Event Title

The role of conifer encroachment and soil microclimate on soil carbon storage in aspen ecosystems in Northern Utah

Presenter Information

Mical Woldeselassie

Location

ECC 216

Event Website

http://water.usu.edu/htm/conference/past-spring-runoff-conferences

Start Date

5-4-2007 7:00 PM

End Date

5-4-2007 7:05 PM

Description

Aspen ( Populus Tremuloides) distribution in the Intermountain West is curtailed by forest succession where aspen stand are replaced by conifers, sagebrush and possibly other shrub community etc.Encroachment of aspen by conifers is considered to have a negative impact on soil functions and carbon (C ) storage. Little is known about C storage in aspen soils. The objective of this study, located at the Deseret Land and Livestock in Northeastern Utah, is to estimate soil C storage and evaluate how so it is influenced by soil moisture and temperature. Soil samples were taken at a depth of 40 cm at 10-cm increments at a total of 34 sampling points along N-S, E, and W transects in a subcatchment, and total soil C at each location was calculated from Leco C, bulk density, soil depth and gravel content. ECH20 soil moisture probes and Onset Tidbit temperature dataloggers were installed at a subset of sites along the 4 transects. Total C content between 0-40 cm was on average 110.3 Mg/ha, but was spatially very variable, ranging a low of 96.4 Mg/ha (N-facing) to a high of 140.7 Mg/ha (S-facing) In general, show that soil C content differed among transects as follows S>E> N~W. Soil moisture (SM) and temperature (ST) regime differed among the transects: following snowmelt in early summer, SM was higher in N-facing (546 mV, CV=6%) than in S-facing slopes; by September, SM was not different between transects (400mv, CV 1.4). ST in the N, E and W facing transect was in the range of 16oC (highest) – 4.2 oC (lowest) while in the south facing transect it fluctuated from 35 oC – (- ) 4.13 oC. Preliminary statistical analyses show that there is no correlation between carbon storage and the soil microclimate.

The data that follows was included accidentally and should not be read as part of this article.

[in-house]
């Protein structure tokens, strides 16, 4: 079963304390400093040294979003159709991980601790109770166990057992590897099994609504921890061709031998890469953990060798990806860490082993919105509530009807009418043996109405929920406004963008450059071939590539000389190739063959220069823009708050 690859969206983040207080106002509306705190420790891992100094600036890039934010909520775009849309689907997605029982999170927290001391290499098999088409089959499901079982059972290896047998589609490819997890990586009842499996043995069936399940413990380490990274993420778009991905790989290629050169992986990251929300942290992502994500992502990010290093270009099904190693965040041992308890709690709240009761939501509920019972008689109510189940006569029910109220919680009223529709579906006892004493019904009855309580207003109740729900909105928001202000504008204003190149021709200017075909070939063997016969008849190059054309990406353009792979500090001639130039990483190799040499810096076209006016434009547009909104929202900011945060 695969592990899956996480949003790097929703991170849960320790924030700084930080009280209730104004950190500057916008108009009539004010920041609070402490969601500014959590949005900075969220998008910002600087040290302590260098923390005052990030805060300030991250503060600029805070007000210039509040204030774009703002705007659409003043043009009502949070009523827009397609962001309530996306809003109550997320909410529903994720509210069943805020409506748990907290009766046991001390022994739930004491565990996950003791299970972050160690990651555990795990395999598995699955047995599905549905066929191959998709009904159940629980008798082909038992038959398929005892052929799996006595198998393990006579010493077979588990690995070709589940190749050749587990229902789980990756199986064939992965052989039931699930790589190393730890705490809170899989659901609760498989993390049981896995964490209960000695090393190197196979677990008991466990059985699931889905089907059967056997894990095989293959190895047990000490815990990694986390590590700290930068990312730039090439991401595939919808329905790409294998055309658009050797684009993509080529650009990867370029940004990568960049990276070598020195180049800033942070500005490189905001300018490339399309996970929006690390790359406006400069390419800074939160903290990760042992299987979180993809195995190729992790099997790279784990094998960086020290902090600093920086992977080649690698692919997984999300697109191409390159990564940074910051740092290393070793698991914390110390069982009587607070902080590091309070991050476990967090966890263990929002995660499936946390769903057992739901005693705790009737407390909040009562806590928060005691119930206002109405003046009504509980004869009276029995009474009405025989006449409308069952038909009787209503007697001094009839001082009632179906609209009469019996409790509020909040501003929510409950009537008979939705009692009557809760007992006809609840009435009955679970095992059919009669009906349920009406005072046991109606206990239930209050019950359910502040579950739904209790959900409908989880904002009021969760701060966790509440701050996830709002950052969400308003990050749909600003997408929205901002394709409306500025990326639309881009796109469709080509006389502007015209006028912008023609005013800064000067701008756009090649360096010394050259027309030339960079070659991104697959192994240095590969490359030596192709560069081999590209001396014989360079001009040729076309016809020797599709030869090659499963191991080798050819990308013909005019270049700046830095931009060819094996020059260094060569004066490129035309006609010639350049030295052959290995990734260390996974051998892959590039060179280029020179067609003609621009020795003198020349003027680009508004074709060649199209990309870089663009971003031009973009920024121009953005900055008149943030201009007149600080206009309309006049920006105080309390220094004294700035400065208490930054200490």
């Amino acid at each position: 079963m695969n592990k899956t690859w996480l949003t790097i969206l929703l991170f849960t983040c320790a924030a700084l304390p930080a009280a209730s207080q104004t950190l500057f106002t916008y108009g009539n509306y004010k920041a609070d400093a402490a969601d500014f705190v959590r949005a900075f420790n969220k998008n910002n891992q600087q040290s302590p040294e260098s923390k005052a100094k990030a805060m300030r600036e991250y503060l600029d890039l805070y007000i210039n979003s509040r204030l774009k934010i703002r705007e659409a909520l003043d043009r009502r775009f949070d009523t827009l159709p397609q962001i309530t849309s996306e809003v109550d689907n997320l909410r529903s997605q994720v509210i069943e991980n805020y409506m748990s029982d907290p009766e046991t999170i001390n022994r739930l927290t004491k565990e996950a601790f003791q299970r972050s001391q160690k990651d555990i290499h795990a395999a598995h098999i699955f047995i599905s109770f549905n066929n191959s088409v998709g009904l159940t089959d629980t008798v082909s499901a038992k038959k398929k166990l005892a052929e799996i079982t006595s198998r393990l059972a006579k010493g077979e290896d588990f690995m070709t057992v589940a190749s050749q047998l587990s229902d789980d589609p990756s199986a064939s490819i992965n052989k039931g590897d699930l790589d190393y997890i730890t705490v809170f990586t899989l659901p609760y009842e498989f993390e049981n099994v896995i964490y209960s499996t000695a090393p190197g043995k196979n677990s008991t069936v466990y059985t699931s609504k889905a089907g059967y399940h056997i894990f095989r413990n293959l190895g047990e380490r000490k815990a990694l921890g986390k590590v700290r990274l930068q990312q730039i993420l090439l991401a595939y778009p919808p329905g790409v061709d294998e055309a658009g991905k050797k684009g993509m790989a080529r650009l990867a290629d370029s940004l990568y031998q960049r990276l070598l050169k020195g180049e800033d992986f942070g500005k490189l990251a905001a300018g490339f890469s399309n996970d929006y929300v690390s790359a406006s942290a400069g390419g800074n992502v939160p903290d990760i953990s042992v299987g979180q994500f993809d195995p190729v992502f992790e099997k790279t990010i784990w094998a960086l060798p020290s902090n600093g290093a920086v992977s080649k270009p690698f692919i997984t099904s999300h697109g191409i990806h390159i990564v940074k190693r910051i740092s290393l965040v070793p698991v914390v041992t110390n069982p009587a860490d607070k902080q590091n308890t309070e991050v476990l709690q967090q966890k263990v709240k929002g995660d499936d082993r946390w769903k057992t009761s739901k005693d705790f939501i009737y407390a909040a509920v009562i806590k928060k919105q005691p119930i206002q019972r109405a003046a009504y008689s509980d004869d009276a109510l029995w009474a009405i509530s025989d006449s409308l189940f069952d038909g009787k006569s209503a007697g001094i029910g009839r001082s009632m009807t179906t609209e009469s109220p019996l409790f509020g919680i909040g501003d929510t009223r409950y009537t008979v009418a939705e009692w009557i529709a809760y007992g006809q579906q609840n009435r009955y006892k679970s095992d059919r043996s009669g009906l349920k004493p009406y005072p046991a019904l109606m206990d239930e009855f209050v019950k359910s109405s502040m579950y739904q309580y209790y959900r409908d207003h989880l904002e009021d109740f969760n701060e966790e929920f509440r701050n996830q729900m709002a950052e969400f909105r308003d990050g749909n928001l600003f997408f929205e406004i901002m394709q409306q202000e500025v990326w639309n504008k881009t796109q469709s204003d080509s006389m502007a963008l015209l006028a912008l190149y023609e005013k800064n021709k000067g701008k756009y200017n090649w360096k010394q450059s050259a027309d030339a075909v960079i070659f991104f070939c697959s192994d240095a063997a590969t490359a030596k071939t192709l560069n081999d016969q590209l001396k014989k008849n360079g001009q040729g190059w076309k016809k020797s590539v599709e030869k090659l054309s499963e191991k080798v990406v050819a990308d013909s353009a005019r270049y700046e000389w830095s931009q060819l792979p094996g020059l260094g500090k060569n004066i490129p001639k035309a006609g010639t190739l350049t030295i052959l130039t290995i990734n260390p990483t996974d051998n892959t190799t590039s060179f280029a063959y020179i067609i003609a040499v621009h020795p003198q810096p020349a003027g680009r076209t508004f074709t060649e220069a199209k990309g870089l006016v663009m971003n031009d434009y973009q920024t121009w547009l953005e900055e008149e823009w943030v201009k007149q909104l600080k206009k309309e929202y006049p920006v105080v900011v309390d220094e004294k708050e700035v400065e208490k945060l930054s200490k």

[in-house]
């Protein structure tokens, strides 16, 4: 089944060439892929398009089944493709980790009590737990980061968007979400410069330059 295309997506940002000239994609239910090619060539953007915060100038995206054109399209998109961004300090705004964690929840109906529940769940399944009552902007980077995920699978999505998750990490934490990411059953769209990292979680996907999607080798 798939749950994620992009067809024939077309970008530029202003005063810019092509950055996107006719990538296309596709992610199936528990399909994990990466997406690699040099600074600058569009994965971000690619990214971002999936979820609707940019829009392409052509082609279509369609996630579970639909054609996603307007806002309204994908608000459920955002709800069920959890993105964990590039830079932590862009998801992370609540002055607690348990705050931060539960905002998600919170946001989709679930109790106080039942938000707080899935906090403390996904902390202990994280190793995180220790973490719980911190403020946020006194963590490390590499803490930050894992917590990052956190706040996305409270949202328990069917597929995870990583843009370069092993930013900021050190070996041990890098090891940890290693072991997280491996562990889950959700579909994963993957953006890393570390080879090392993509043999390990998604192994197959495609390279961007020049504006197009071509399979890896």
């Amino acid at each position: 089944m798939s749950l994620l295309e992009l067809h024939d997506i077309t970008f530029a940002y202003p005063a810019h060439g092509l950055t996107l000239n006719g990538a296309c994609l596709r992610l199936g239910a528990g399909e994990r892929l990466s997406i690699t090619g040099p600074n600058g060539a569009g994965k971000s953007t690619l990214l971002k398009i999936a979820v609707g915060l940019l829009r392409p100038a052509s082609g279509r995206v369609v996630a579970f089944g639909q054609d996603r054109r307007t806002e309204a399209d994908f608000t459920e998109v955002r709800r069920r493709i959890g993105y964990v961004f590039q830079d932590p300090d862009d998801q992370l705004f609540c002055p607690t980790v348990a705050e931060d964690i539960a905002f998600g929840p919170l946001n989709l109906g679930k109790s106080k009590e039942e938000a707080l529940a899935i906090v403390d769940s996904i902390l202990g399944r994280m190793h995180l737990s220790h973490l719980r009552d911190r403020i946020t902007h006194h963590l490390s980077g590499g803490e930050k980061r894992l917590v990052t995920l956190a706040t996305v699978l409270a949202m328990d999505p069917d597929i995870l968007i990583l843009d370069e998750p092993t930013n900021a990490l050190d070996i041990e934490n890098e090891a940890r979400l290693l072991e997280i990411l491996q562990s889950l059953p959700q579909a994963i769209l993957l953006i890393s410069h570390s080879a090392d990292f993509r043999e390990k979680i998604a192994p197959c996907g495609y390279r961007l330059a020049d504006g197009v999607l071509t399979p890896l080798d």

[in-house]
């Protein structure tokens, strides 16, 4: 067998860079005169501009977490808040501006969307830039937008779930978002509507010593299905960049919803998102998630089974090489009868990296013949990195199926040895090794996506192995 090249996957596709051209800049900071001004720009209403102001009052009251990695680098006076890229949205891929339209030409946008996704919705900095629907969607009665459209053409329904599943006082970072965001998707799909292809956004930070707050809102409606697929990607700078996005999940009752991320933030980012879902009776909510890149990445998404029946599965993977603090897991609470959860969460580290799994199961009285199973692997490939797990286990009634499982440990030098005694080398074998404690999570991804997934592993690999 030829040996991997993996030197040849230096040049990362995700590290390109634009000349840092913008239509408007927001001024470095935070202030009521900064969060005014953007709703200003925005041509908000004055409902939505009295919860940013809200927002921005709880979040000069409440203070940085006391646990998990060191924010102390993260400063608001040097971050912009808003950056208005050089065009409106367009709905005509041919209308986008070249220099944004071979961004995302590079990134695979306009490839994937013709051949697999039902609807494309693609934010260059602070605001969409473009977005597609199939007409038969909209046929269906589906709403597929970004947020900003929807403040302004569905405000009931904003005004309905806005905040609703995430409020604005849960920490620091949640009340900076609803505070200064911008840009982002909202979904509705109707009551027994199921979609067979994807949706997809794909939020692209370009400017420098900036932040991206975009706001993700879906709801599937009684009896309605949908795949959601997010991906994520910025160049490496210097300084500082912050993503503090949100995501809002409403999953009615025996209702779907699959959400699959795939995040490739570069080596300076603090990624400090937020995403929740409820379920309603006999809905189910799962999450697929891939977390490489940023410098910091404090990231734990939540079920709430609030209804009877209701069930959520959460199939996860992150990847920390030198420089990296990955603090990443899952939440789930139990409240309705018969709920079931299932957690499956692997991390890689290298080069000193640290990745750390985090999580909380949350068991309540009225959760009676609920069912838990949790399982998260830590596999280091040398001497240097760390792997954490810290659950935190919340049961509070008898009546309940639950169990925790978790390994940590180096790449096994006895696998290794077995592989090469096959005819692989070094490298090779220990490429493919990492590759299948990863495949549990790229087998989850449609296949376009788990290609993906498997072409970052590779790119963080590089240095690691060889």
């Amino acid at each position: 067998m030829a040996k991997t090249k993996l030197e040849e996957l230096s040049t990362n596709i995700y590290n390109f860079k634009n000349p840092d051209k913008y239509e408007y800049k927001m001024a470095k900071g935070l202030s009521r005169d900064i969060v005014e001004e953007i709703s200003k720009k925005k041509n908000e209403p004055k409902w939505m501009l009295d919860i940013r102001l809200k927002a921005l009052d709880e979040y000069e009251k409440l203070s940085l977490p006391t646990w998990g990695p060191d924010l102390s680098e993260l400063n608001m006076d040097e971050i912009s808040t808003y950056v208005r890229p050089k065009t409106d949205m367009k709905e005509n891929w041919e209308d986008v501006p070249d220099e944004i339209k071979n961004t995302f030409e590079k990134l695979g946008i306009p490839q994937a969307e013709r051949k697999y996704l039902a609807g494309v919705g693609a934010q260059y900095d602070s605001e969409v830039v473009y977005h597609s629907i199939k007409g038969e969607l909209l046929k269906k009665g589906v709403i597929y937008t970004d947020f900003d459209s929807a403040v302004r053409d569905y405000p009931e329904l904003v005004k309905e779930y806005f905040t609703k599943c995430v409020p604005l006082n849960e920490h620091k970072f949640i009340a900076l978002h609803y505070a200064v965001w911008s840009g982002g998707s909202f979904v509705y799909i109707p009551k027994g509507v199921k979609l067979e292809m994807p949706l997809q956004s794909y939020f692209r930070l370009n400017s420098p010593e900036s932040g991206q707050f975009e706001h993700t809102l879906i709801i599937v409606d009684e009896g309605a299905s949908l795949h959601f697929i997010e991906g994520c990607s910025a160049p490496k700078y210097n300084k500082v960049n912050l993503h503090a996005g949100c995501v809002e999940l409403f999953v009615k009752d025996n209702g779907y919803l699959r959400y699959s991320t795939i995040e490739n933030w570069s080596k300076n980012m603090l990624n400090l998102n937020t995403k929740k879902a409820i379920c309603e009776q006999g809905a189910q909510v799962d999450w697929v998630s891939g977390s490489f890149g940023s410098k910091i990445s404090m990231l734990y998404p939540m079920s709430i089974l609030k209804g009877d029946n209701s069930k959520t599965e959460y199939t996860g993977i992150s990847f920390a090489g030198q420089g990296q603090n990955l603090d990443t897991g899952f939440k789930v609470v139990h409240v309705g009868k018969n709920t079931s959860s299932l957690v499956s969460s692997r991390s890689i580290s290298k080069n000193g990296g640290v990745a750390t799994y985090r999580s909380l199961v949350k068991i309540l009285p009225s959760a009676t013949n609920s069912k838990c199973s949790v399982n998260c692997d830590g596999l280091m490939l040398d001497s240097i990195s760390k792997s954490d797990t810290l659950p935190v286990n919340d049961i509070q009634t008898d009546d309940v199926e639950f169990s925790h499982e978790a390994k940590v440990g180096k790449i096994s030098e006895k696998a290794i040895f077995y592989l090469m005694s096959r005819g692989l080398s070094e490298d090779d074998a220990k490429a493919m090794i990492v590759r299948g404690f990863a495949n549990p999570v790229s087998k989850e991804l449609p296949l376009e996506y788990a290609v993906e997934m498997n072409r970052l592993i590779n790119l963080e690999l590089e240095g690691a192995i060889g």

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Apr 5th, 7:00 PM Apr 5th, 7:05 PM

The role of conifer encroachment and soil microclimate on soil carbon storage in aspen ecosystems in Northern Utah

ECC 216

Aspen ( Populus Tremuloides) distribution in the Intermountain West is curtailed by forest succession where aspen stand are replaced by conifers, sagebrush and possibly other shrub community etc.Encroachment of aspen by conifers is considered to have a negative impact on soil functions and carbon (C ) storage. Little is known about C storage in aspen soils. The objective of this study, located at the Deseret Land and Livestock in Northeastern Utah, is to estimate soil C storage and evaluate how so it is influenced by soil moisture and temperature. Soil samples were taken at a depth of 40 cm at 10-cm increments at a total of 34 sampling points along N-S, E, and W transects in a subcatchment, and total soil C at each location was calculated from Leco C, bulk density, soil depth and gravel content. ECH20 soil moisture probes and Onset Tidbit temperature dataloggers were installed at a subset of sites along the 4 transects. Total C content between 0-40 cm was on average 110.3 Mg/ha, but was spatially very variable, ranging a low of 96.4 Mg/ha (N-facing) to a high of 140.7 Mg/ha (S-facing) In general, show that soil C content differed among transects as follows S>E> N~W. Soil moisture (SM) and temperature (ST) regime differed among the transects: following snowmelt in early summer, SM was higher in N-facing (546 mV, CV=6%) than in S-facing slopes; by September, SM was not different between transects (400mv, CV 1.4). ST in the N, E and W facing transect was in the range of 16oC (highest) – 4.2 oC (lowest) while in the south facing transect it fluctuated from 35 oC – (- ) 4.13 oC. Preliminary statistical analyses show that there is no correlation between carbon storage and the soil microclimate.

http://digitalcommons.usu.edu/runoff/2007/AllPosters/1